Appreciate info on this board ... but puzzled by "stock splits" and "special dividends" threads? I don't find them mentioned in CPL news releases .... are they anticipations by savvy investors??
For awhile I thought special dividend had taken place ... broker acct was credited with a CPL dividend days before announced regular dividend date??
>>I doubt that CLP will split its stock. It is quite rare for REITS to split. Look at my REG which is now over 62, and I doubt that they are contemplating a split.<<
Usually it's not worth it for a stock to split until it gets past 80.
One of my reits, NXL, is "recycling capital", selling 900M worth of property and paying shareholders a $3 per share special distribution. It will be "tax efficient" (long term cap gain or ROC). Market reaction to the announcement was tepid. I sold a small portion of my shares on the announcement myself (as I see the recent selloff I kick myself for not selling more, but now I'm along for the ride, LOL)
Read the NXL press release details for a good study on special distributions...
As property values go up, it encourages overbuilding resulting in lower occupancies.
Rising interest rates cut overbuilding and bias toward higher rent increases. The flip side is that valuations drop in a higher rate environment. Collect more rent but less appreciation in value. IMHO, values are peaking. Would not establish new positions now.
"not a great time to be buying REITs"
Couldn't agree more . . . except for REITs like CLP who get most of their income from apartments. In a rising interest rate environment, they will see their rents go up, and eventually their distributions.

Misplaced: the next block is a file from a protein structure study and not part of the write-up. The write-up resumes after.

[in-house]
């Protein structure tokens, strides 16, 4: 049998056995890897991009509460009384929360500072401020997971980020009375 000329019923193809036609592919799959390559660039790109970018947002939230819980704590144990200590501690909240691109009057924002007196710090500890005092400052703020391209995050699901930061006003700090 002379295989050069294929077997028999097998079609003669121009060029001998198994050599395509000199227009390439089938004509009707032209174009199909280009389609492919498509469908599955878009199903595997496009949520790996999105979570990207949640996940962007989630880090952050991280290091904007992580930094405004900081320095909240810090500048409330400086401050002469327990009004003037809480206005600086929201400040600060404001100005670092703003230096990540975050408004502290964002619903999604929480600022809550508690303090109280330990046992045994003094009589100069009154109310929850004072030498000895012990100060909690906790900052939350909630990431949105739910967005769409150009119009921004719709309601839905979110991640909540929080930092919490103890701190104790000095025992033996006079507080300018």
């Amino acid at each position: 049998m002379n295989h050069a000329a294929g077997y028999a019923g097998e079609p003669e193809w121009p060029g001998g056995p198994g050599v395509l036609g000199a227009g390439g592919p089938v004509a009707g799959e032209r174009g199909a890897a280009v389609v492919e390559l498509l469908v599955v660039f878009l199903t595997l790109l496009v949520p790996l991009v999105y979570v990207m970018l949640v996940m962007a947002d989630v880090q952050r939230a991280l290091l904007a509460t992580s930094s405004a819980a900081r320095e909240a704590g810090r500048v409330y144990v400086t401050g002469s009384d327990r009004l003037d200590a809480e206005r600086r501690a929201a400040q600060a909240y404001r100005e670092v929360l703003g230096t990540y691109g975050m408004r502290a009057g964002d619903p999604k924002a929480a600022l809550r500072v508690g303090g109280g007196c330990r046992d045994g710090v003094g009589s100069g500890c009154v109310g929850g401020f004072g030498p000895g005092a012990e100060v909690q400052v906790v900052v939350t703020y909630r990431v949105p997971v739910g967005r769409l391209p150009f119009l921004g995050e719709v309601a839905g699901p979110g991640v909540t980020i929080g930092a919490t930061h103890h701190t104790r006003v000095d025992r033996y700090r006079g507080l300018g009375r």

Taking that back...
Current Barrons Article mentions Boston Properties is doing a special dividend. Property prices are so extended that some REITs refuse to buy properties at these prices. If cann't do 1031 exchange because cann't find reasonably priced properties to buy, special dividend becomes a reasonable alternative.
Barron's article general tone is that REITs are overpriced, but other buyers of properties are still buying and driving up property prices further.
IMHO, not a great time to be buying REITs, but not neccesarily a good idea to sell since sale would involve a lot of taxes due for any long term holder.
A well run REIT should not generally produce taxable profit on sale of properties. It should set up a 1031 exchange to defer the tax. Only case to pay tax is if shrinking firm or sloppy management. Amount of money at stake enough that companies almost allways do this right.
Its a way to get rid of the excess profit instead of increasing the regular divvy and the pref divvy. The excess profit doesn't occur except under certain circumstances such as selling properties at a large profit without a place to put the money. Also as a REIT the co would have to pay income tax on this profit. This is sometimes called nonrecurring income.